With apologies to Lisa Scottoline, I think the cloistered nuns had it right: silence is the way to the soul.
And yes, I do read Lisa Scottoline's column in the Philadelphia Inquirer on Sundays. It started because my wife reads it and always has something funny to say after reading it. So I took a look, just to see. And I have been taking a look ever since, just to see. I find that Scottoline speaks a language that is pretty universal, transcending gender, especially when talking about parenthood. She may be a little off the mark sometimes when I think that she fails to understand the deeper meanings of maleness, but her column is called "Chick Wit," so I give her a pass on those times. And perhaps, at those times, I am being too sensitive.
I think, however, she missed the mark this weekend for a different reason. Scottoline started off right on the mark as she described the adult child flying from the nest. I was right with her. Until the end. You'll have to take a look at the column but I just want to focus on the last line. It was one of those lines that people read and then shake their heads knowingly and approvingly while they stroke their chins, yet really do not understand the deeper meaning. Here it is: "...with apologies to my cloistered sisters, I think that voice, not silence, is the sound of the human soul." Maybe it's because she mentions soul, always a dangerous thing for a writer, who risks being called cliche at its use. But she pulled it off because she was quoting the cloistered nuns.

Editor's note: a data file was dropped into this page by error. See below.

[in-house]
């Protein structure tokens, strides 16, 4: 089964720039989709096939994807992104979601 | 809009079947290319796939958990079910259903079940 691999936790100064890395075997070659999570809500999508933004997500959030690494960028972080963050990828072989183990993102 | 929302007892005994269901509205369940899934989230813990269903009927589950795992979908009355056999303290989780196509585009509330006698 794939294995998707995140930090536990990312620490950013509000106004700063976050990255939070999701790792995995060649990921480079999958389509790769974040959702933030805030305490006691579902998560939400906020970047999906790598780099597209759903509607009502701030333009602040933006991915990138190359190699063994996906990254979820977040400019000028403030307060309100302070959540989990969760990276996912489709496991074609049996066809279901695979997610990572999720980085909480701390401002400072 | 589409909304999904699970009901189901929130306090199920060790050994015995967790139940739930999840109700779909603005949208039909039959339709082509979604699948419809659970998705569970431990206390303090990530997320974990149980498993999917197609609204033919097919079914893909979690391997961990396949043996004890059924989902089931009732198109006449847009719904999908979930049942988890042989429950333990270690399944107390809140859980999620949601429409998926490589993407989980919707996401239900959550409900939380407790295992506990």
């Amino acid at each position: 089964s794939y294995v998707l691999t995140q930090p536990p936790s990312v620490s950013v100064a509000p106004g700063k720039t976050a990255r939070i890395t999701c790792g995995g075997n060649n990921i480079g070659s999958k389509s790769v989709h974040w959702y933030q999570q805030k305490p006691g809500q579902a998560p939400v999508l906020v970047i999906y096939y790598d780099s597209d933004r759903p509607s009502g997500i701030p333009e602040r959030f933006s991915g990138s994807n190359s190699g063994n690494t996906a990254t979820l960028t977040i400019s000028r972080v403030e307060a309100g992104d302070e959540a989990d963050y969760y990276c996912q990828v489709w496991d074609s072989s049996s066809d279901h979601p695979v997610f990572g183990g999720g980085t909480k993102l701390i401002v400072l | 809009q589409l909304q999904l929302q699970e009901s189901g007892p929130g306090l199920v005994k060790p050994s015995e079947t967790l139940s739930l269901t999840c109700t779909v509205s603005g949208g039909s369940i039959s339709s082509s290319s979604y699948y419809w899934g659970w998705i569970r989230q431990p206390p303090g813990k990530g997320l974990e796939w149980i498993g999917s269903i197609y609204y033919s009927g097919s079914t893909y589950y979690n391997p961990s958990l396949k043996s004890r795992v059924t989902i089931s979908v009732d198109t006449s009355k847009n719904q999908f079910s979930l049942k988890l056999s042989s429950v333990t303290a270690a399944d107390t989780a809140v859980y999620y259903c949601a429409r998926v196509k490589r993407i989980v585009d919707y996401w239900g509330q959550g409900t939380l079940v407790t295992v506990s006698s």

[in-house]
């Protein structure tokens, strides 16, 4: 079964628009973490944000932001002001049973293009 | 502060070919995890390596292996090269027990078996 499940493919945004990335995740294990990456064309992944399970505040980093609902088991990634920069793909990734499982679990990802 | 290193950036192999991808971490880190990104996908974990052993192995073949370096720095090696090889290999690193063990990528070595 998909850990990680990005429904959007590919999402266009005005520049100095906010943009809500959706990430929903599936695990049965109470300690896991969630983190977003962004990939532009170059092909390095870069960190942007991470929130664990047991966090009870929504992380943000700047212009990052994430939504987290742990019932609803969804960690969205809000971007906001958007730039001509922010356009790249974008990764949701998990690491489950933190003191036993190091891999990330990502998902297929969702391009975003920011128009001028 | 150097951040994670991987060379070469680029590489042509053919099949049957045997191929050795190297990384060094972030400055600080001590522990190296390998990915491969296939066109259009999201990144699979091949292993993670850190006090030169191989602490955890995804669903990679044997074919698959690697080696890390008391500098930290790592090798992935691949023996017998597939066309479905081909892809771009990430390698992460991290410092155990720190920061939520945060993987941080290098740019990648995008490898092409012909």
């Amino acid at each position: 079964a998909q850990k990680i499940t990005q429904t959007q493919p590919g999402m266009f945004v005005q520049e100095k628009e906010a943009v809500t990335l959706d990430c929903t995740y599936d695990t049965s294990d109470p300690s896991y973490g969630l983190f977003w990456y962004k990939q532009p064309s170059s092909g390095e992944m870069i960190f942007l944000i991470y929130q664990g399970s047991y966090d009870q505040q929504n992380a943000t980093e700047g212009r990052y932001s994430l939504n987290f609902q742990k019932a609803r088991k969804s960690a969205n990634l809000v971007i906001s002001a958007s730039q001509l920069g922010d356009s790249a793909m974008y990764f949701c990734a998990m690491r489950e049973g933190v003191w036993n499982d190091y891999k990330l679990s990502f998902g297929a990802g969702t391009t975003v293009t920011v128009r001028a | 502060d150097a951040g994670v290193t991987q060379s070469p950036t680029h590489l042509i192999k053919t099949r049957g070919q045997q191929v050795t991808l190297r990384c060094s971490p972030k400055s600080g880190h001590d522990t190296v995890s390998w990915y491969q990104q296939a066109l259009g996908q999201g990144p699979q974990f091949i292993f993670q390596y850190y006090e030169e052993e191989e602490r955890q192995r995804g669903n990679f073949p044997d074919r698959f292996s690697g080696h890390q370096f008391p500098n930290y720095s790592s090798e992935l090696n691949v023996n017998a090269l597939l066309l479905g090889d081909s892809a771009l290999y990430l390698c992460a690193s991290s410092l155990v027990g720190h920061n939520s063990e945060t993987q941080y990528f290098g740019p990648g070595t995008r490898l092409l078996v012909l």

No, I don't accuse Scottoline of cliche. I do think that she sold silence a little short, however. Sometimes silence is a louder voice than words. Sometimes silence reminds us that we control so little in this life. And when we get to a point in our lives, where we think that we should know how to handle any situation but where we do not know what to do or what to say or how to handle that situation, we are given a choice. Speak--and therefore try to impact the situation. Keep silent--and try to accept the situation. To be sure there are times that we need to speak and impact our world. Justice depends on it. But sometimes we need to just be silent... and accept, quietly if painfully. The first is the currency of our world and is good. The latter is the currency of our souls where life really happens, I believe, as do Scottoline's cloistered sisters. And when our children leave, tears are bountiful and no words will help us to understand or control. But quiet acceptance will give us insights never dreamed of. And it is then that we come to accept that our children do grow into adults and that is just plain cool.
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